How refugee fathers cope with conflict trauma and resettling
Syrian refugee PhD student reveals ‘silent suffering’ in his research
** Originally published on October 2, 2019.
It took Adnan Al-Mhamied an hour to find the building where his first class at McGill University was taking place. The Syrian refugee had only been in Canada for four days.
Professor Myriam Denov describes her first meeting Al-Mhamied as he sat with his fellow social work students.
"We had been discussing some of the challenges of working in conflict zones and in walked this fellow. [He] walked in [and] introduced himself. It was very moving. He didn't have much English, and little by little, I realized he had literally come from a conflict zone," said Denov.
I can't imagine what a surreal experience that would have been for him. He had literally walked through ISIS territory and then come to McGill.- Myriam Denov
Al-Mhamied came to Canada with his wife and four children in October 2014. He vividly remembers the culture shock when beginning his studies.
"People were talking but I couldn't talk because I... didn't have the capacity," said Al-Mhamied.
"So I didn't speak, I didn't talk. I kept silent. Even the way they were looking for the materials and the readings. I didn't know how to do that."
An idyllic family life
A year earlier, Al-Mhamied was working as a mechanical engineer in the city of Daraa, Syria. He, his wife Basmah and their four children lived in a well-to-do neighbourhood. The couple had designed their house themselves.
"When you design a house, you design it as your life house. You have dreams about it. 'This room is for the grandchildren,'" said Al-Mhamied.
The Syrian revolution in 2011 catalyzed Al-Mhamied's determination to pool whatever resources he had to enact democratic change. He co-founded the "17th of April Movement for Democratic Change," as well as the "Damascus Center for Human Rights."
His increasingly 'dissident' activities made him a target for Bashar Assad's government. Al-Mhamied told IDEAS that the Syrian police killed two of his brothers, and they also arrested him twice.
When the authorities came looking for him a third time, Al-Mhamied fled — the final time he saw his hometown.
When the... revolution started, I put myself, my resources, everything in my life [into] this revolution because it was, for us, the hope that were waiting for.-Adnan Al-Mhamied
In spite of his exile, he was still able to keep in contact with his wife and children.
"Basmah used to call me every few days and they used to visit me every month or so. I was living a very tough life, moving from place to place, hiding from place to place, and I had to tell Basmah when and how she... could come," said Al-Mhamied.
Upon receiving a recommendation from a friend, he was encouraged to apply for a scholarship to McGill University for a master's degree in social work. However, in order to get to Canada, he would first have to cross into Turkey through Syria's northern border.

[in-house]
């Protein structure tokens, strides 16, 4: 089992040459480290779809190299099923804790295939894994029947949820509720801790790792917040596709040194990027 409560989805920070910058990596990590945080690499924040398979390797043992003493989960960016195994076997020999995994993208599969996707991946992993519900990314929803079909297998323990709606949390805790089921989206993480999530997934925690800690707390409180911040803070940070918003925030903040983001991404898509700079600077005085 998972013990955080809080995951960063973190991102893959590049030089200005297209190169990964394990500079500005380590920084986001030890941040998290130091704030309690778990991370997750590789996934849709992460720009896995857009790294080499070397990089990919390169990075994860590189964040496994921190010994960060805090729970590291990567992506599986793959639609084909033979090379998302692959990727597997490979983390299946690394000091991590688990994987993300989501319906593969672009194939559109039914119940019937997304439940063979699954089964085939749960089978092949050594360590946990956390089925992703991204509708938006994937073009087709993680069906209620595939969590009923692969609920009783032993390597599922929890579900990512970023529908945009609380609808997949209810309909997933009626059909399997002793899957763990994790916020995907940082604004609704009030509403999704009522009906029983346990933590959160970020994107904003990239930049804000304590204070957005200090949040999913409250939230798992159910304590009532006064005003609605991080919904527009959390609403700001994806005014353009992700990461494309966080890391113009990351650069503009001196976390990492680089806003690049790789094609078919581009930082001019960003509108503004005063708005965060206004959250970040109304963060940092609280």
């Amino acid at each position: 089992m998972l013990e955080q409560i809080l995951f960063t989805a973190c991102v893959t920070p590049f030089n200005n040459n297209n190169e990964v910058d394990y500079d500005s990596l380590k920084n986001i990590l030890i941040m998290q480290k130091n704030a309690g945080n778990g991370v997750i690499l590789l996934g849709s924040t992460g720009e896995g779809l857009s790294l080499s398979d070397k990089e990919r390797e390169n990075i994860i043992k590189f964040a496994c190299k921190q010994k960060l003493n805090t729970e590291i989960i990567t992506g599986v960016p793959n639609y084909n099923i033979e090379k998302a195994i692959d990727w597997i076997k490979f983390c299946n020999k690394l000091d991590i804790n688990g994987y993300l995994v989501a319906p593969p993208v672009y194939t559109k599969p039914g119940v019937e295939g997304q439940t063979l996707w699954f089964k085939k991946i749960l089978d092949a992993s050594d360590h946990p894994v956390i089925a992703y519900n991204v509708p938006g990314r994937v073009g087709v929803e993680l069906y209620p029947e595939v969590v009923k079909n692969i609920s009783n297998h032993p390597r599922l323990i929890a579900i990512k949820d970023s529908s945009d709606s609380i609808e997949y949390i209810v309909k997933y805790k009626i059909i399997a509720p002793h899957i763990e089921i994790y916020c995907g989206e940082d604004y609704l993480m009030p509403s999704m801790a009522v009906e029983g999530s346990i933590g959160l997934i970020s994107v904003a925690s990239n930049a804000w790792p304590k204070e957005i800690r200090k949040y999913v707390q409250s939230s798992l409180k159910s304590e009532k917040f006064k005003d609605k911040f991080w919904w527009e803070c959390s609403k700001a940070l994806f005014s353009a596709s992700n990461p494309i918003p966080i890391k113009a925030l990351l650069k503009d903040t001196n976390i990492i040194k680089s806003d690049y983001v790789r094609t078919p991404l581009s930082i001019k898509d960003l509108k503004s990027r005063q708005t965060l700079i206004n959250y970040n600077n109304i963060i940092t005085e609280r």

The border was 1,000 kilometres away. For a third of that distance, Al-Mhamied had to walk to avoid detection. With help from smugglers, after six sleepless days and nights, Al-Mhamied made it to Turkey. He reunited with his family in Istanbul, where they waited for five weeks for a visa that allowed them to fly to Montreal.
Fathers fleeing conflict
Al-Mhamied is now a PhD student, and the trauma that he and many others have experienced guides his research.
Al-Mhamied's specific experience led him down a research path that isn't well-travelled by scholars in his field. He explores the experience of fathers fleeing from conflict as they resettle far from home.
"It's actually not very common in social work that people think about fathers," said Jill Hanley, a professor at the School of Social Work at McGill.
"Sometimes we can have a perspective on refugees that's only about their vulnerability and their trauma. [Al-Mhamied] was always bringing back men's experience. They're still now fathers in their family and they're struggling to do what they need to do to support their families," Hanley added.
University of Calgary professor David Este has studied the experiences of migrant fathers in Canada for more than 20 years. He notes that, generally, women fare better at integrating than men.
"[Male refugees] are prone to forms of clinical depression at a much higher rate than their female counterparts," said Este.
"So we need programs that address the mental health concerns of these men."
Participants in this episode:
- Myriam Denov is a professor at McGill University's Centre for Research on Children and Families. She holds the Canada Research Chair in Youth, Gender and Armed Conflict. She is based in Montreal.
- Jill Hanley is an associate professor at McGill University's School of Social Work.
- Rabiah Fakhiri is the Montreal co-ordinator of SyRIA.lth, a pan-Canadian project to study refugee integration. He is also a Syrian refugee, PhD student, and a father of two kids.
- David Este is a professor of social work at the University of Calgary. He has led and contributed to numerous studies related to fatherhood and migration.
- Adell Ghanam is a Syrian refugee and father of four living in Calgary. He and his wife own and operate a Shawarma food truck called Shahba Shawarma.
- Haideh Moghissi is professor emerita at York University. She has written extensively on feminism, Islamic cultures and migration.
**This episode is part of our series, Ideas from the Trenches, featuring outstanding PhD students. It's presented by Nicola Luksic and Tom Howell.